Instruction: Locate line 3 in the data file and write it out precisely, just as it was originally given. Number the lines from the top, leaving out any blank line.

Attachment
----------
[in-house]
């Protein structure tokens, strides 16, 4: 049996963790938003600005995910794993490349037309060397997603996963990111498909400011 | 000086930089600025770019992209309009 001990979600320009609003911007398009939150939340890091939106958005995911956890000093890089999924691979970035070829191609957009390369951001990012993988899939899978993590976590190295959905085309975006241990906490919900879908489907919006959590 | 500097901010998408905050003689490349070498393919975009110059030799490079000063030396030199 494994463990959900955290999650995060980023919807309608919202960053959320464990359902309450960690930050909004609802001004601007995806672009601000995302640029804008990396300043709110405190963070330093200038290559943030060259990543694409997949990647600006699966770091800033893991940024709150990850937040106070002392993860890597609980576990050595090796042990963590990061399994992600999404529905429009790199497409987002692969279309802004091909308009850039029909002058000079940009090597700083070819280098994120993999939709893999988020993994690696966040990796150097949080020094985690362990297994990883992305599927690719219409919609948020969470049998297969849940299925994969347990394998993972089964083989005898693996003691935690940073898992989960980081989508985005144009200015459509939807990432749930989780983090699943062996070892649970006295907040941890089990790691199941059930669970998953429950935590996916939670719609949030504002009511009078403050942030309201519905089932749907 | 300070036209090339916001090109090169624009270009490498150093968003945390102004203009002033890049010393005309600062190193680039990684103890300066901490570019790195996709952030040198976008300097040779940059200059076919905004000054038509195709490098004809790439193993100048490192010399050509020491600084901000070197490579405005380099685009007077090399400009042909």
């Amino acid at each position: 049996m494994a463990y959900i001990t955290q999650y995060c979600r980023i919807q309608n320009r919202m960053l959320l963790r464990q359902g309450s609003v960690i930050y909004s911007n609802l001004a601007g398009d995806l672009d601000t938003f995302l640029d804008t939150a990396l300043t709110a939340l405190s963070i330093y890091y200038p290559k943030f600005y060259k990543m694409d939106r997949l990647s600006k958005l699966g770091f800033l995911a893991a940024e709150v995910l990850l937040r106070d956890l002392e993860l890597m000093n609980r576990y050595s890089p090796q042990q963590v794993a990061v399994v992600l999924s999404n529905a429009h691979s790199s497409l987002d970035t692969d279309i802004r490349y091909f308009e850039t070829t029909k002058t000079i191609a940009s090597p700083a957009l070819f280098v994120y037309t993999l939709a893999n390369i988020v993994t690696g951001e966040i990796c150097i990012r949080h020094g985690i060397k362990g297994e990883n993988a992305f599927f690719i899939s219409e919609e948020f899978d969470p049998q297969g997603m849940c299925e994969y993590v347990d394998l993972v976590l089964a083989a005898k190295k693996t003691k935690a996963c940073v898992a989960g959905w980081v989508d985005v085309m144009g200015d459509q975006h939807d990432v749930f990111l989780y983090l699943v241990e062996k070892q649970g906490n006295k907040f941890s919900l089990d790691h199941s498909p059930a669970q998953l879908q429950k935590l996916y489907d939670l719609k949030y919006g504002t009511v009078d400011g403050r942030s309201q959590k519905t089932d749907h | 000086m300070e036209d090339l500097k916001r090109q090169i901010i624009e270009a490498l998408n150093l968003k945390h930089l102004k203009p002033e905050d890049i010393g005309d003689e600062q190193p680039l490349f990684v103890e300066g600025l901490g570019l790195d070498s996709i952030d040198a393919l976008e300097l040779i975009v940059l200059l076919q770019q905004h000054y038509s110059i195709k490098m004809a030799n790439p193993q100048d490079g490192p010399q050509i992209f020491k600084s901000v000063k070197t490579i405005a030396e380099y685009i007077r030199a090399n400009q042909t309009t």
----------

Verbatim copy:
């Amino acid at each position: 049996m494994a463990y959900i001990t955290q999650y995060c979600r980023i919807q309608n320009r919202m960053l959320l963790r464990q359902g309450s609003v960690i930050y909004s911007n609802l001004a601007g398009d995806l672009d601000t938003f995302l640029d804008t939150a990396l300043t709110a939340l405190s963070i330093y890091y200038p290559k943030f600005y060259k990543m694409d939106r997949l990647s600006k958005l699966g770091f800033l995911a893991a940024e709150v995910l990850l937040r106070d956890l002392e993860l890597m000093n609980r576990y050595s890089p090796q042990q963590v794993a990061v399994v992600l999924s999404n529905a429009h691979s790199s497409l987002d970035t692969d279309i802004r490349y091909f308009e850039t070829t029909k002058t000079i191609a940009s090597p700083a957009l070819f280098v994120y037309t993999l939709a893999n390369i988020v993994t690696g951001e966040i990796c150097i990012r949080h020094g985690i060397k362990g297994e990883n993988a992305f599927f690719i899939s219409e919609e948020f899978d969470p049998q297969g997603m849940c299925e994969y993590v347990d394998l993972v976590l089964a083989a005898k190295k693996t003691k935690a996963c940073v898992a989960g959905w980081v989508d985005v085309m144009g200015d459509q975006h939807d990432v749930f990111l989780y983090l699943v241990e062996k070892q649970g906490n006295k907040f941890s919900l089990d790691h199941s498909p059930a669970q998953l879908q429950k935590l996916y489907d939670l719609k949030y919006g504002t009511v009078d400011g403050r942030s309201q959590k519905t089932d749907h | 000086m300070e036209d090339l500097k916001r090109q090169i901010i624009e270009a490498l998408n150093l968003k945390h930089l102004k203009p002033e905050d890049i010393g005309d003689e600062q190193p680039l490349f990684v103890e300066g600025l901490g570019l790195d070498s996709i952030d040198a393919l976008e300097l040779i975009v940059l200059l076919q770019q905004h000054y038509s110059i195709k490098m004809a030799n790439p193993q100048d490079g490192p010399q050509i992209f020491k600084s901000v000063k070197t490579i405005a030396e380099y685009i007077r030199a090399n400009q042909t309009t």